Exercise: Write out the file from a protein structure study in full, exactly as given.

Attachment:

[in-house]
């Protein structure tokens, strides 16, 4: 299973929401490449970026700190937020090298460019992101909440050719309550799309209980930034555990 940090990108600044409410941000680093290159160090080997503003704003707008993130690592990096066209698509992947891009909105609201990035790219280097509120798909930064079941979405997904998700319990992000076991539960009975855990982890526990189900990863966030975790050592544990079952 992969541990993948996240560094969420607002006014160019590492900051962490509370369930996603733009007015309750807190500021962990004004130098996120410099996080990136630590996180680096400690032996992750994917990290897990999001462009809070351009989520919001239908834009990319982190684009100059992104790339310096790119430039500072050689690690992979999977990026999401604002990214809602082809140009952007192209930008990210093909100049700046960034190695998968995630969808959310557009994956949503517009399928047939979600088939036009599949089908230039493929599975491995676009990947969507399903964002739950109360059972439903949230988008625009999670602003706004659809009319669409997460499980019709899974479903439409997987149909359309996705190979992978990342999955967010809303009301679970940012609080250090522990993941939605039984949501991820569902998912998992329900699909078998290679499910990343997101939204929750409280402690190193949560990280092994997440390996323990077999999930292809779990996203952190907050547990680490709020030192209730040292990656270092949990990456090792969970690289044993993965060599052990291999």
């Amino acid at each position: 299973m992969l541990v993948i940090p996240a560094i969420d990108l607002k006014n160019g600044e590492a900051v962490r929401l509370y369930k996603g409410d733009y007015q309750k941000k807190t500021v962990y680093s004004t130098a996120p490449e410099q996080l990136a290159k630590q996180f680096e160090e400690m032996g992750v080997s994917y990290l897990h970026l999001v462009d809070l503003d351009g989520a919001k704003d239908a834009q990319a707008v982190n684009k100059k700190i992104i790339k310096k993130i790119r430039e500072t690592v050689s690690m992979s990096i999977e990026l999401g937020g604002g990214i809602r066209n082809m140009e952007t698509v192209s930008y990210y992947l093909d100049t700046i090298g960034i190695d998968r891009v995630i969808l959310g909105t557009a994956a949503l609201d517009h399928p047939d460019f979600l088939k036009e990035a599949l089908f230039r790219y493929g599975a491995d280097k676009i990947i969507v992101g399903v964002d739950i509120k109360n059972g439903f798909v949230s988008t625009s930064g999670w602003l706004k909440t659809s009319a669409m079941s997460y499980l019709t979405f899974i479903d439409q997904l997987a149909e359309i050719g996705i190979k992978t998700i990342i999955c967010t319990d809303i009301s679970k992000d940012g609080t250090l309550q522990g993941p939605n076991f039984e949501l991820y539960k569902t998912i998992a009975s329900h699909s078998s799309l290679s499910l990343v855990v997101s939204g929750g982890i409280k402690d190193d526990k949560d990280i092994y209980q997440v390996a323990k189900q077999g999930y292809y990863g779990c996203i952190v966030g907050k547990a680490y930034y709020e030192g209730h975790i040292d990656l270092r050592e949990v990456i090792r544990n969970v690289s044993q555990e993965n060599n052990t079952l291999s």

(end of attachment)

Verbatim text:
[in-house]
């Protein structure tokens, strides 16, 4: 299973929401490449970026700190937020090298460019992101909440050719309550799309209980930034555990 940090990108600044409410941000680093290159160090080997503003704003707008993130690592990096066209698509992947891009909105609201990035790219280097509120798909930064079941979405997904998700319990992000076991539960009975855990982890526990189900990863966030975790050592544990079952 992969541990993948996240560094969420607002006014160019590492900051962490509370369930996603733009007015309750807190500021962990004004130098996120410099996080990136630590996180680096400690032996992750994917990290897990999001462009809070351009989520919001239908834009990319982190684009100059992104790339310096790119430039500072050689690690992979999977990026999401604002990214809602082809140009952007192209930008990210093909100049700046960034190695998968995630969808959310557009994956949503517009399928047939979600088939036009599949089908230039493929599975491995676009990947969507399903964002739950109360059972439903949230988008625009999670602003706004659809009319669409997460499980019709899974479903439409997987149909359309996705190979992978990342999955967010809303009301679970940012609080250090522990993941939605039984949501991820569902998912998992329900699909078998290679499910990343997101939204929750409280402690190193949560990280092994997440390996323990077999999930292809779990996203952190907050547990680490709020030192209730040292990656270092949990990456090792969970690289044993993965060599052990291999």
């Amino acid at each position: 299973m992969l541990v993948i940090p996240a560094i969420d990108l607002k006014n160019g600044e590492a900051v962490r929401l509370y369930k996603g409410d733009y007015q309750k941000k807190t500021v962990y680093s004004t130098a996120p490449e410099q996080l990136a290159k630590q996180f680096e160090e400690m032996g992750v080997s994917y990290l897990h970026l999001v462009d809070l503003d351009g989520a919001k704003d239908a834009q990319a707008v982190n684009k100059k700190i992104i790339k310096k993130i790119r430039e500072t690592v050689s690690m992979s990096i999977e990026l999401g937020g604002g990214i809602r066209n082809m140009e952007t698509v192209s930008y990210y992947l093909d100049t700046i090298g960034i190695d998968r891009v995630i969808l959310g909105t557009a994956a949503l609201d517009h399928p047939d460019f979600l088939k036009e990035a599949l089908f230039r790219y493929g599975a491995d280097k676009i990947i969507v992101g399903v964002d739950i509120k109360n059972g439903f798909v949230s988008t625009s930064g999670w602003l706004k909440t659809s009319a669409m079941s997460y499980l019709t979405f899974i479903d439409q997904l997987a149909e359309i050719g996705i190979k992978t998700i990342i999955c967010t319990d809303i009301s679970k992000d940012g609080t250090l309550q522990g993941p939605n076991f039984e949501l991820y539960k569902t998912i998992a009975s329900h699909s078998s799309l290679s499910l990343v855990v997101s939204g929750g982890i409280k402690d190193d526990k949560d990280i092994y209980q997440v390996a323990k189900q077999g999930y292809y990863g779990c996203i952190v966030g907050k547990a680490y930034y709020e030192g209730h975790i040292d990656l270092r050592e949990v990456i090792r544990n969970v690289s044993q555990e993965n060599n052990t079952l291999s």